Riding the technology wave

More often the author of HiddenWires articles, Michael Heiss becomes the subject as he chats about an exciting and varied career that saw him named the recipient of CEDIA’s Lifetime Achievement Award this year. He talks to Amy Wallington.

AW: Let’s look back to when you first started. How did you get into this market and has it always interested you?

MH: When I was in high school I figured out I could avoid certain aspects of school I didn’t like by getting involved with the AV squad (essentially a group of students tasked with setting up 16mm projectors to watch films in class) which sparked an interest in electronics. 

After that I was (rather luckily as it was the only one I applied to) accepted at Ithaca College in New York that had, at that time, one of the top five television radio departments in the country and I loved both the technology and the arts side of the course. After four years at Ithaca, I went to university. If it's bad enough that I have one degree in this stuff, I now have two!

While there, I covered a job for a class mate, which became permanent, essentially operating a very early pay-per-view business, building revenue from hotel movie channels. I oversaw massive installations to connect hotel rooms to huge routing switchers. 

The experience in entertainment carried me through a number of jobs which laid the groundwork of a career covering home theatre and home technology. I helped establish the first video cassette rental company and got involved in multichannel audio as Dolby started to develop that.  

Over the course of my career, I’ve gone from home run wiring a massive hotel, to streaming devices. It’s been interesting to participate in these massive changes, to witness them, and to write about them. I’ve always been at the front of developments. Except for working at television network NBC, all the industries and businesses I’ve worked in didn’t exist when I went to college and university.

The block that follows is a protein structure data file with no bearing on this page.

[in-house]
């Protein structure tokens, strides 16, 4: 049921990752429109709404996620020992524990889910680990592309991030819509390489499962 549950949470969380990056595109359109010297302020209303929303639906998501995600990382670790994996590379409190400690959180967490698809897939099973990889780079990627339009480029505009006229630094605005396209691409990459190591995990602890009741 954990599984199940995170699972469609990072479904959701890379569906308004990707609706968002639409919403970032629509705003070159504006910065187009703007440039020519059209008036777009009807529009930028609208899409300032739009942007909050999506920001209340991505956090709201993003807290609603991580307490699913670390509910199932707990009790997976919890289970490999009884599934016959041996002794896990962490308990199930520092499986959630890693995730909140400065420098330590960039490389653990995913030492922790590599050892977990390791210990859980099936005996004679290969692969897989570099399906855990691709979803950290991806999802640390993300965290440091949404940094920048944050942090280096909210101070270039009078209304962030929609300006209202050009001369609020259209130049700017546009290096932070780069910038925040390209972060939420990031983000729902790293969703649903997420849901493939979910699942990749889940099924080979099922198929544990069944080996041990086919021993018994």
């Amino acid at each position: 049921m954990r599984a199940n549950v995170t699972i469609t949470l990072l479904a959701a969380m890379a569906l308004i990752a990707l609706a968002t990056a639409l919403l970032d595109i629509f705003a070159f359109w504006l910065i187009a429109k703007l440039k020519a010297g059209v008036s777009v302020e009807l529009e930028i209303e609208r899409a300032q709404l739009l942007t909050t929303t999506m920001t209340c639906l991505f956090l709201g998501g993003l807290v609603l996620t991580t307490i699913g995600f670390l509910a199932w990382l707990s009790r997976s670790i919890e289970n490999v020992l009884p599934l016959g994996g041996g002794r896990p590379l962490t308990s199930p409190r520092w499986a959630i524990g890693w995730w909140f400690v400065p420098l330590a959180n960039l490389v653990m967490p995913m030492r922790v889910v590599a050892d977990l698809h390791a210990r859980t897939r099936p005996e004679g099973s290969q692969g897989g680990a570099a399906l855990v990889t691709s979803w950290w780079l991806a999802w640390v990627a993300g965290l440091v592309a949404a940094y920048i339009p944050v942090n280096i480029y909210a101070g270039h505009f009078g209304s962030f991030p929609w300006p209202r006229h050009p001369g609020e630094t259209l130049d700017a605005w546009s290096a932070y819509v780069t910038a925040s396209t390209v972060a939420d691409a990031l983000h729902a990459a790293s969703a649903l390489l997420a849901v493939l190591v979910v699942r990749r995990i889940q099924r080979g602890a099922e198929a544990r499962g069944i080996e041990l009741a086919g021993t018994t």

While I was running Harman’s video projector and home theatre business, I was part of a group of consumer electronics professionals that decided to form a trade association. I was in the meeting that saw CES established. It was just 25 to 30 people, jammed into this little room and from there became the start of what today is a really wild, cool, interesting, innovative global trade association.

The technology has changed in the custom market; what hasn’t is the personal touch, striving to get the right product for the customer. People who just sell boxes don't get it. This profession doesn't sell boxes. That's what high street stores, chain stores and Amazon do. We sell the value of what the stuff inside the boxes brings to someone when they use it. 

AW: What roles have you had throughout your career within CEDIA?

MH: I was an SME (subject matter expert), with the group that put together the first certification exams. I’ve acted as both a board member and a participant in various committees, I've done events in the US, Canada, Mexico, Australia, Italy at one point, and of course in the UK. It was great to travel and was interesting to learn about the different requirements in different countries. 

For two or three years I worked with a friend to stage ‘The Garden of High Definition Delights’. We took over a fairly significant meeting space in the CEDIA exhibit hall and we got together 30 different high definition TVs and projectors. We created two home theatres, with big audio systems, and ridiculously bright projectors. 

What CEDIA did through that was to teach people what was coming. Display technology is moving quickly to ever higher resolutions. The average TV set used to last 11 years but things are accelerated now. You need to think about the lifetime of a product, know what’s coming next, and with the high turnover consider recycling. 

AW: So where are you at now in your career and what’s next? 

MH: I’m still doing a fair amount of consulting and I work with some very innovative home theatre and audio companies.  For instance, I’m currently working with someone on how to implement HDMI 2.1 into their gear and then help them convey that messaging to their customer.

I guess the best part, the fun part is getting to work with new stuff. Lately I've been concentrating on streaming devices. In the last maybe eight to ten weeks, we've seen new Roku Fire TV, Chromecast and Nvidia Shield, all which kind of do the same thing but do it differently. I teach myself more detail about the manufacturers and the products, instead of just jamming it into a box. That’s not enough, especially if the systems become more complicated. So, working with all of that stuff is really cool. And it leads to a totally messy workspace. 

Let's just say although I'm honoured to be the recipient of the Lifetime Achievement Award, I might also be the recipient of the Worst Dressed Rack! There are wires flying everywhere in my office. 

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